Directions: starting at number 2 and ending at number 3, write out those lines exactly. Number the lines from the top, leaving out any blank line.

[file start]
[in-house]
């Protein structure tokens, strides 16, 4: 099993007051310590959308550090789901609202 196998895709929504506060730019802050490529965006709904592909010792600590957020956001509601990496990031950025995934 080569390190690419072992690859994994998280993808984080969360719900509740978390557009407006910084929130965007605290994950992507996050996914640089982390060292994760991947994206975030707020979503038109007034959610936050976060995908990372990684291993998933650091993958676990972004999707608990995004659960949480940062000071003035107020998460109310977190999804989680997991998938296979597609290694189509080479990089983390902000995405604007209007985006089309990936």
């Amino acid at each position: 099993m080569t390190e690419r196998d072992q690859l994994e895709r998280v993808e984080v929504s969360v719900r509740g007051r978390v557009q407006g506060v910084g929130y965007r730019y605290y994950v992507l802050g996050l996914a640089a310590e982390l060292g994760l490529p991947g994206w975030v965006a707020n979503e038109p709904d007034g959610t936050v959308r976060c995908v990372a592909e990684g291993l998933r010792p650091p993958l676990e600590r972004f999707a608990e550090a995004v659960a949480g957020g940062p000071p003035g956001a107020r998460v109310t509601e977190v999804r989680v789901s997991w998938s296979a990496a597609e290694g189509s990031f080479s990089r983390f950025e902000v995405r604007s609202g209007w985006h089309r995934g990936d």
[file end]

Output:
């Protein structure tokens, strides 16, 4: 099993007051310590959308550090789901609202 196998895709929504506060730019802050490529965006709904592909010792600590957020956001509601990496990031950025995934 080569390190690419072992690859994994998280993808984080969360719900509740978390557009407006910084929130965007605290994950992507996050996914640089982390060292994760991947994206975030707020979503038109007034959610936050976060995908990372990684291993998933650091993958676990972004999707608990995004659960949480940062000071003035107020998460109310977190999804989680997991998938296979597609290694189509080479990089983390902000995405604007209007985006089309990936």
């Amino acid at each position: 099993m080569t390190e690419r196998d072992q690859l994994e895709r998280v993808e984080v929504s969360v719900r509740g007051r978390v557009q407006g506060v910084g929130y965007r730019y605290y994950v992507l802050g996050l996914a640089a310590e982390l060292g994760l490529p991947g994206w975030v965006a707020n979503e038109p709904d007034g959610t936050v959308r976060c995908v990372a592909e990684g291993l998933r010792p650091p993958l676990e600590r972004f999707a608990e550090a995004v659960a949480g957020g940062p000071p003035g956001a107020r998460v109310t509601e977190v999804r989680v789901s997991w998938s296979a990496a597609e290694g189509s990031f080479s990089r983390f950025e902000v995405r604007s609202g209007w985006h089309r995934g990936d």